This goes further than Puzder’s stance against the $15 minimum wage or commonsense overtime standards. At Carls Jr., Puzder has cultivated a rampant culture of sexual harassment, of dangerous workplaces, and of wage theft. Previous Labor Departments have led to Puzder’s business paying “nearly $150,000 in back pay to workers and more than $80,000 in penalties.”

I want to make no mistake about this so I’m going to restate: Puzder was quite possibly the worst Labor Secretary nominee this country has ever seen. He openly cheers on automation, saying that robots are “always polite, they always upsell, they never take a vacation, they never show up late, there’s never a slip-and-fall, or an age, sex or race discrimination case.” He does not have the worker in mind. He is firmly on the side of the CEO and against the average American.

But I have to be clear about another fact, too: Puzder is not an aberration. Now that he’s whined his way out of the confirmation process, he won’t be replaced with a polar opposite. In fact, Puzder was perfectly in line with Donald Trump’s employment policies.

I’m not talking about President Trump’s labor policies; I’m talking about his actual history as an employer. Donald Trump doesn’t pay independent contractors. He cuts corners on his employee pensions. And this week, the news broke that Trump’s organization is hiring foreign workers for his Mar-a-Lago club in Florida:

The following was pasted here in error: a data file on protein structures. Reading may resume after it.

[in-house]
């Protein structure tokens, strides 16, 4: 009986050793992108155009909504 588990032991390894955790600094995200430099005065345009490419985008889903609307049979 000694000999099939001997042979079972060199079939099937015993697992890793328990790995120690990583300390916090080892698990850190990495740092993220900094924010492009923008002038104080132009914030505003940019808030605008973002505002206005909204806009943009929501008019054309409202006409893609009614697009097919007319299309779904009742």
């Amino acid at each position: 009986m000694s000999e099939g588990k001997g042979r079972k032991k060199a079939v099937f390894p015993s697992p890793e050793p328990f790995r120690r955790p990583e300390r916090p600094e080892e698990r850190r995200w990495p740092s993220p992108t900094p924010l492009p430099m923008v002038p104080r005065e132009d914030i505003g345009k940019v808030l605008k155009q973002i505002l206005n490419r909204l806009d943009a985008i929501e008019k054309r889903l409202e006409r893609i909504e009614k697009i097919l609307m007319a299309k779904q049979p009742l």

According to the Palm Beach Post, Trump won approval from the U.S. Labor Department in October to hire 64 foreign workers through the H-2B visa program, which allows eligible U.S. employers to hire foreign nationals to fill temporary jobs… Trump will pay the staff wages comparable to what he offered last year. Though some will make less than they made last year, most will get a 1 percent raise.

So these foreign workers—many of whom will have immediate access to state secrets, if last week is any indication—are getting paid very little, even though Mar-a-Lago recently doubled a significant source of its income:

Mar-a-Lago, the Palm Beach resort owned by the Trump Organization, doubled its initiation fee to $200,000 following the election of Donald Trump as president.

So the rich get richer while the poor get the shaft. That’s Donald Trump’s business philosophy. And even though Puzder didn’t get through the nomination process, that is what Trump’s going to look for in a Secretary of Labor. While today’s news that Puzder can’t stand the heat in this particular kitchen is heartening, we have to remember that the fight isn’t anywhere near over. It’s just beginning.